International Nuclear Information System (INIS)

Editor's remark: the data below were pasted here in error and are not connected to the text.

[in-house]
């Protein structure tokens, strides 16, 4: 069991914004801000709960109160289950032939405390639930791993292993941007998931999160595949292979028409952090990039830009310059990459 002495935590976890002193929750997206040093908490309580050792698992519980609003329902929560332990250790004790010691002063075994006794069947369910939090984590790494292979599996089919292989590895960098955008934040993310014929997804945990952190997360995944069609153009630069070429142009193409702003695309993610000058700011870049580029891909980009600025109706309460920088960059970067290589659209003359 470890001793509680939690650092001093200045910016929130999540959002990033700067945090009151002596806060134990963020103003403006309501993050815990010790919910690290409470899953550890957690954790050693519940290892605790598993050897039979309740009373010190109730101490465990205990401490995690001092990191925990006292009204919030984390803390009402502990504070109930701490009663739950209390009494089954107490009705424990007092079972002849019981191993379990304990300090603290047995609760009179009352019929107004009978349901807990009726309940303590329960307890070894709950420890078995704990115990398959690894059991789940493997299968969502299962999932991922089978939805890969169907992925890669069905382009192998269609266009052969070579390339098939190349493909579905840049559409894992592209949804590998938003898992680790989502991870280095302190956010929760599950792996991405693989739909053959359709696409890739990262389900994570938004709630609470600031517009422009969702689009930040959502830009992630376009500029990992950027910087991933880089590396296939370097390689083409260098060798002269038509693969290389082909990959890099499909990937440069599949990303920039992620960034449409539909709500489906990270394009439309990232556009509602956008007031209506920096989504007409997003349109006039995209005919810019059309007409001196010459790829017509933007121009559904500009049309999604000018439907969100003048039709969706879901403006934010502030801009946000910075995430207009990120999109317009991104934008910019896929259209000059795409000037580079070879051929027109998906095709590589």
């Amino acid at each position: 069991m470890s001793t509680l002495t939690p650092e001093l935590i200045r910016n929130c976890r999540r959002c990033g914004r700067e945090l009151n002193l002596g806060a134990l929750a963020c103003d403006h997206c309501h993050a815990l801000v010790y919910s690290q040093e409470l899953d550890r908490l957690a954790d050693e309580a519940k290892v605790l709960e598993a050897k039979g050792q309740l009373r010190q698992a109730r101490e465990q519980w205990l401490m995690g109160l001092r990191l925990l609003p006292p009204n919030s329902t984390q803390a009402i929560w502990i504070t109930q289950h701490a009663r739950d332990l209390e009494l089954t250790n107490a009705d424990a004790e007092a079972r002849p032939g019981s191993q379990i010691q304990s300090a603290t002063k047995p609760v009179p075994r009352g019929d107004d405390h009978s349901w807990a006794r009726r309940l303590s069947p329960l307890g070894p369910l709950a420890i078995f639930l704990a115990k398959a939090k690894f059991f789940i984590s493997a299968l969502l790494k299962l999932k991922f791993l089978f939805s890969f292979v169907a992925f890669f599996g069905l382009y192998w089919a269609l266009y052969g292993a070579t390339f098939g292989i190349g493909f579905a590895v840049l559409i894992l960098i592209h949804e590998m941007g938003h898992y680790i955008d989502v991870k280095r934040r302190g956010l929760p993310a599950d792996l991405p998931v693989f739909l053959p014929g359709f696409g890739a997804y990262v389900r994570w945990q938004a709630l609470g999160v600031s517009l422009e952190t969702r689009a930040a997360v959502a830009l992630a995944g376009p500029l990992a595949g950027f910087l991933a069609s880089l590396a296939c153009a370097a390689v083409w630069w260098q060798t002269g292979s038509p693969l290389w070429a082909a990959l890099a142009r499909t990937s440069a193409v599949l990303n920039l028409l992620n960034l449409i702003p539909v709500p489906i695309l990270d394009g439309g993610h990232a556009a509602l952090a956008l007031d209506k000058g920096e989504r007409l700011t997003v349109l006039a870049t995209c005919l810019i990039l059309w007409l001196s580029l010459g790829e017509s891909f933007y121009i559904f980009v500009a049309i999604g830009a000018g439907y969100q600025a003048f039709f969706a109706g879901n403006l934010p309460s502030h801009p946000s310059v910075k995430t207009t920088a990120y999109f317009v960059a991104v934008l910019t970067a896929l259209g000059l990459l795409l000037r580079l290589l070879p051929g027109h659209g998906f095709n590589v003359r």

Full text: Historical behavioral and consumption rate data were collected from residents of Kazakhstan exposed to nuclear weapons testing fallout using a focus group data collection strategy. These data will enable improved thyroid dose estimation in a radiation epidemiological study being carried out the U.S. National Cancer Institute. The study on the relationship of radiation exposure from weapons testing fallout and thyroid disease in a cohort of 2,994 subjects is now in a stage of improving earlier dose estimates based on individual information collected from a basic questionnaire administered to the study population in 1998. The study subjects of both Kazakh and Russian origin were exposed during childhood to radioactive fallout from nuclear weapons tests conducted at the Semipalatinsk Nuclear Test Site between 1949 and 1962. Due to the long time since exposure, a well developed strategy is necessary to encourage accurate memory recall. Limitations of the data collected in 1998 suggested the need to obtain reliable information that is tailored specific to the requirements of the dose reconstruction algorithm and to the evaluation of individual dose uncertainties. Focus group data collection in Kazakhstan in 2007 involved four 8-person focus groups (three of women and one of men) in each of four exposed settlements where thyroid disease screening was conducted in 1998. Age-specific data on relevant childhood behaviour, including time spent indoors and consumption of milk and other dairy products from cows, goats, horses, and sheep, were collected from women's groups. Men's focus groups were interviewed about construction materials of houses and schools as well as animal grazing patterns and supplemental feed to animals. Information obtained from the focus groups are being used to derive the settlement-, ethnicity-, age-, and gender-specific (where appropriate) probability density distributions on individual consumption rates of milk and dairy products